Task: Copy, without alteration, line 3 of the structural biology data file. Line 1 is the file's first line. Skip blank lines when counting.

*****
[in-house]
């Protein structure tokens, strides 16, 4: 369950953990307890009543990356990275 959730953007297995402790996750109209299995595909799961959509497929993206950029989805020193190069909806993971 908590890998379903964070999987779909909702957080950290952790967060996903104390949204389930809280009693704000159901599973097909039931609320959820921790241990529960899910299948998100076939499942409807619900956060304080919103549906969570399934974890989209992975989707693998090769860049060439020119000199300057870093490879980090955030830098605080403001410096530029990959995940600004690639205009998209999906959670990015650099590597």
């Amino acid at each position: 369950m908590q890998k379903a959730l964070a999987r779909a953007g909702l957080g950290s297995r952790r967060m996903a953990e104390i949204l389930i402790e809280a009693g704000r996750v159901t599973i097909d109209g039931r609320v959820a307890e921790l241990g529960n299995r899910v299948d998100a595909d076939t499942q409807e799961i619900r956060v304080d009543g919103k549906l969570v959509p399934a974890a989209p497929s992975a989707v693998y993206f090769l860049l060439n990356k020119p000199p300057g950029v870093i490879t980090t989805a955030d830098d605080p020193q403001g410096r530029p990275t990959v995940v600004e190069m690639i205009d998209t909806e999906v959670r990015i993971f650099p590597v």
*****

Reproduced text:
């Amino acid at each position: 369950m908590q890998k379903a959730l964070a999987r779909a953007g909702l957080g950290s297995r952790r967060m996903a953990e104390i949204l389930i402790e809280a009693g704000r996750v159901t599973i097909d109209g039931r609320v959820a307890e921790l241990g529960n299995r899910v299948d998100a595909d076939t499942q409807e799961i619900r956060v304080d009543g919103k549906l969570v959509p399934a974890a989209p497929s992975a989707v693998y993206f090769l860049l060439n990356k020119p000199p300057g950029v870093i490879t980090t989805a955030d830098d605080p020193q403001g410096r530029p990275t990959v995940v600004e190069m690639i205009d998209t909806e999906v959670r990015i993971f650099p590597v």